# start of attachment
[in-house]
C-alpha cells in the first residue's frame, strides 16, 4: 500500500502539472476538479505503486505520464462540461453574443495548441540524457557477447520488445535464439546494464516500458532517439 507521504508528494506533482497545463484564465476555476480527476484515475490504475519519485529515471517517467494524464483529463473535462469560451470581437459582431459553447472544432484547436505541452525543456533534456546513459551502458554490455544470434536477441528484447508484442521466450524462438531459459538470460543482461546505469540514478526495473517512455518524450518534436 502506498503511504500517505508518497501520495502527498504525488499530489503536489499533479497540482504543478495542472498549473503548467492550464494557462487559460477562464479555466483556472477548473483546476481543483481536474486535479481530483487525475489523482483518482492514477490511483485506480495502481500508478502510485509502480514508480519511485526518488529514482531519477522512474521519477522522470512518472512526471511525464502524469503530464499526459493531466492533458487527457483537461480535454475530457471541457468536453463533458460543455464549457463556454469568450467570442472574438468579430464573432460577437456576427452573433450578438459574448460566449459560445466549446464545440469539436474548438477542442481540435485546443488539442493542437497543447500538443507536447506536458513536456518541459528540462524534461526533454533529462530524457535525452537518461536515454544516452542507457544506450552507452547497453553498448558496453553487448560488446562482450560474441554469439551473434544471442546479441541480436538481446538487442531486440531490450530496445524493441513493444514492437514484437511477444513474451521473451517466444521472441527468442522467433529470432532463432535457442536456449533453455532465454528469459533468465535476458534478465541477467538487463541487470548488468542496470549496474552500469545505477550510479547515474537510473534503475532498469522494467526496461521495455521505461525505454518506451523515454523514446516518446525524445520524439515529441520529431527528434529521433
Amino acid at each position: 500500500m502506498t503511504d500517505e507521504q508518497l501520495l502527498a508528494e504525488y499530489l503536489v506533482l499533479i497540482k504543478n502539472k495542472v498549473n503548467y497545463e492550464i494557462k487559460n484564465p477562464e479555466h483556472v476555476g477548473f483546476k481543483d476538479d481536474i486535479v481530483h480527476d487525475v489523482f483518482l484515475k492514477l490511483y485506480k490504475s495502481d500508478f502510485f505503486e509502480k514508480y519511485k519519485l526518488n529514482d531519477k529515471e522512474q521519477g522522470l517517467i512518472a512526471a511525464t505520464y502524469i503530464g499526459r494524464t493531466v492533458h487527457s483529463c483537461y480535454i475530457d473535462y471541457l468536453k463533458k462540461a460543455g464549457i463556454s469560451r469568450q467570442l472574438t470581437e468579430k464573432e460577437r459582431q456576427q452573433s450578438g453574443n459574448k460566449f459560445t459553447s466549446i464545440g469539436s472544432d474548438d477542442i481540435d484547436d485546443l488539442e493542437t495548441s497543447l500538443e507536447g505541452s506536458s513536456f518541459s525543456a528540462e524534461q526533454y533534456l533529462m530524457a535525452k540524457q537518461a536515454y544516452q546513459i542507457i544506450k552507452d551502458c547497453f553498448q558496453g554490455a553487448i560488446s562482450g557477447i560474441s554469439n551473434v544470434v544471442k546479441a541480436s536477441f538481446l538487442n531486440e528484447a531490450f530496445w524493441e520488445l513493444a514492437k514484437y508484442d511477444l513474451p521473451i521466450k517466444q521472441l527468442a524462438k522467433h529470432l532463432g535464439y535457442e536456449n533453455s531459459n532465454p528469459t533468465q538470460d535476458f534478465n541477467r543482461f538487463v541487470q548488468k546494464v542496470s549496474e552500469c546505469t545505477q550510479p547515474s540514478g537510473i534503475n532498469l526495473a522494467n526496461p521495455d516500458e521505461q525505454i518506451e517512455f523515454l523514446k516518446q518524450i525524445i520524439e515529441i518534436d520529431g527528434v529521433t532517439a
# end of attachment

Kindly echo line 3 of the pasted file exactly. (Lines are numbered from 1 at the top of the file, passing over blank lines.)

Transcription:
Amino acid at each position: 500500500m502506498t503511504d500517505e507521504q508518497l501520495l502527498a508528494e504525488y499530489l503536489v506533482l499533479i497540482k504543478n502539472k495542472v498549473n503548467y497545463e492550464i494557462k487559460n484564465p477562464e479555466h483556472v476555476g477548473f483546476k481543483d476538479d481536474i486535479v481530483h480527476d487525475v489523482f483518482l484515475k492514477l490511483y485506480k490504475s495502481d500508478f502510485f505503486e509502480k514508480y519511485k519519485l526518488n529514482d531519477k529515471e522512474q521519477g522522470l517517467i512518472a512526471a511525464t505520464y502524469i503530464g499526459r494524464t493531466v492533458h487527457s483529463c483537461y480535454i475530457d473535462y471541457l468536453k463533458k462540461a460543455g464549457i463556454s469560451r469568450q467570442l472574438t470581437e468579430k464573432e460577437r459582431q456576427q452573433s450578438g453574443n459574448k460566449f459560445t459553447s466549446i464545440g469539436s472544432d474548438d477542442i481540435d484547436d485546443l488539442e493542437t495548441s497543447l500538443e507536447g505541452s506536458s513536456f518541459s525543456a528540462e524534461q526533454y533534456l533529462m530524457a535525452k540524457q537518461a536515454y544516452q546513459i542507457i544506450k552507452d551502458c547497453f553498448q558496453g554490455a553487448i560488446s562482450g557477447i560474441s554469439n551473434v544470434v544471442k546479441a541480436s536477441f538481446l538487442n531486440e528484447a531490450f530496445w524493441e520488445l513493444a514492437k514484437y508484442d511477444l513474451p521473451i521466450k517466444q521472441l527468442a524462438k522467433h529470432l532463432g535464439y535457442e536456449n533453455s531459459n532465454p528469459t533468465q538470460d535476458f534478465n541477467r543482461f538487463v541487470q548488468k546494464v542496470s549496474e552500469c546505469t545505477q550510479p547515474s540514478g537510473i534503475n532498469l526495473a522494467n526496461p521495455d516500458e521505461q525505454i518506451e517512455f523515454l523514446k516518446q518524450i525524445i520524439e515529441i518534436d520529431g527528434v529521433t532517439a